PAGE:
Sections of the path along the lake remained closed Friday afternoon.
Joggers and bicyclists had to dodge high waves. Some people were knocked down and nearly dragged into the lake.
The huge waves prompted gale warnings for the lakefront Friday morning. Lakefront runners were no match for Friday's wind-driven waves.
"It was out of control. You couldn't walk. It was pushing you to the side," said Carmen McNealy.
On Friday morning, dangerous waves knocked down a biker as lake waters encroached beyond the shore, forcing the temporary shutdown of the path from Oak Street Beach to North Avenue Beach.
Chicago police officers warned of the danger while the city's park district officials asked the public to avoid the shoreline.
Still, there were those who just wouldn't stay away.
"We came out here on purpose because of the wind today, because we knew it would be beautiful on the lake," said runner Lee Langill.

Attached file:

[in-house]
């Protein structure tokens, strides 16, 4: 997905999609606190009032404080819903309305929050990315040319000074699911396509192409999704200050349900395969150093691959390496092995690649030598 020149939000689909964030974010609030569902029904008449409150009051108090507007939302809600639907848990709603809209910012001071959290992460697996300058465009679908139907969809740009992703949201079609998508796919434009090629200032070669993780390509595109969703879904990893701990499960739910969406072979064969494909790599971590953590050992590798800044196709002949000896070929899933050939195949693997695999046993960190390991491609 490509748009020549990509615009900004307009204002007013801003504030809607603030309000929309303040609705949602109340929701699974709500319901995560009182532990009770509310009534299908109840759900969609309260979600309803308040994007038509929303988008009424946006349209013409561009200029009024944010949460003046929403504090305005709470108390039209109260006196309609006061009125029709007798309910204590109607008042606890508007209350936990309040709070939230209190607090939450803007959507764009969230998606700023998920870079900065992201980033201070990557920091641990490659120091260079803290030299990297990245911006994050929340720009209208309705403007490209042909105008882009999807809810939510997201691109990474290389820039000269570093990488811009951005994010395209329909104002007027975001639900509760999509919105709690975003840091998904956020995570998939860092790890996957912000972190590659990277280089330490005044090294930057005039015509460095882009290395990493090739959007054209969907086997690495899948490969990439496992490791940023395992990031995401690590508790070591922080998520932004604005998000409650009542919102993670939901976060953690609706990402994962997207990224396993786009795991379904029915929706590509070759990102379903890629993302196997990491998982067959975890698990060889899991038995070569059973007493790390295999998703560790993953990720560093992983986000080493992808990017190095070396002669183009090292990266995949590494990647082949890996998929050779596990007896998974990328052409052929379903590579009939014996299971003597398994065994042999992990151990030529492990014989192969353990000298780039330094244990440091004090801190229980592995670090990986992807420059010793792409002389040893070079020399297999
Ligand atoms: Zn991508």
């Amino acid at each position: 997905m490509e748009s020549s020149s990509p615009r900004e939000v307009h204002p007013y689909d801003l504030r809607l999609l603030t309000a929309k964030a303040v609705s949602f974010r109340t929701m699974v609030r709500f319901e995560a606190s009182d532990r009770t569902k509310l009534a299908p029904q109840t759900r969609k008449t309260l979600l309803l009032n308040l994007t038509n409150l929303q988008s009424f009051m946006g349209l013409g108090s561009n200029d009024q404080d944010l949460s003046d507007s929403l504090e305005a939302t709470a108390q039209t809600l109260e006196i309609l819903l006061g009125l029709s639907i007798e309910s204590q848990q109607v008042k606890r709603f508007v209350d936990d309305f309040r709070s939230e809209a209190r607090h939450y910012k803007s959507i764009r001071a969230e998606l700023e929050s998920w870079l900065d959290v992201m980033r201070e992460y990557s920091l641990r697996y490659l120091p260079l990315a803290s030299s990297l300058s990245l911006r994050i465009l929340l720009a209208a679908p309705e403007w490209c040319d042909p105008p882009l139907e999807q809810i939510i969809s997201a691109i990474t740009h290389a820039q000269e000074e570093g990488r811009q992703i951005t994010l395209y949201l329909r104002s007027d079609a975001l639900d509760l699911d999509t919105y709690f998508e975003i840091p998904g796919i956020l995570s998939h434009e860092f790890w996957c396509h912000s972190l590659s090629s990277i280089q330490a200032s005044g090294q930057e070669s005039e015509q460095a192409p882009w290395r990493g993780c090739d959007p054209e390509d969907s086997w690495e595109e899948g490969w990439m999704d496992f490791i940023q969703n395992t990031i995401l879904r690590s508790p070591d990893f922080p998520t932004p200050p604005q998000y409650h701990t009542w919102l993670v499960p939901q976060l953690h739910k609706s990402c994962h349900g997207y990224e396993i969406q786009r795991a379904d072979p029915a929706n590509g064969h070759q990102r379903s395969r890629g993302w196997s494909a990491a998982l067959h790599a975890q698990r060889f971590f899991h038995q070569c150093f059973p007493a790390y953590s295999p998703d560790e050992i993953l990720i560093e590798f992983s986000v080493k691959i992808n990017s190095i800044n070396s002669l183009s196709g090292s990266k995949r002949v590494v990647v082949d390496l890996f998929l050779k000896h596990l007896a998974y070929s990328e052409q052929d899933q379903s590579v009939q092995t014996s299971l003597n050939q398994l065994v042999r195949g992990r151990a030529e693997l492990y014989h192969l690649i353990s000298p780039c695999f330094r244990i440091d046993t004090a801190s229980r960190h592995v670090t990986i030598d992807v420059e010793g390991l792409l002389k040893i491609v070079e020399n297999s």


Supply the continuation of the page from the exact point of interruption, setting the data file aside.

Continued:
Forecasters say the waves were whipped up by high winds that brought a cold front into the Chicago area overnight.
Little Village residents blame winds gusting up to 60 miles-per-hour for peeling bricks off a building which fell onto two parked cars. No one was injured.
"The owners told me to wait and maybe he'll pay me. But that's not sure," said Yuriana Sanchez, car owner.
Although a wind advisory that went into effect for the area Thursday afternoon expired early Friday morning, conditions were still breezy enough to cause some clean-up for workers putting the finishing touches on this weekend's beach polo event.
"We had a little tenting go down but that's immediately going back up. You've got to roll with the punches. And we'll be there, we'll be ready and open," said Barbara Goicoechea, Grey Goose Beach Polo.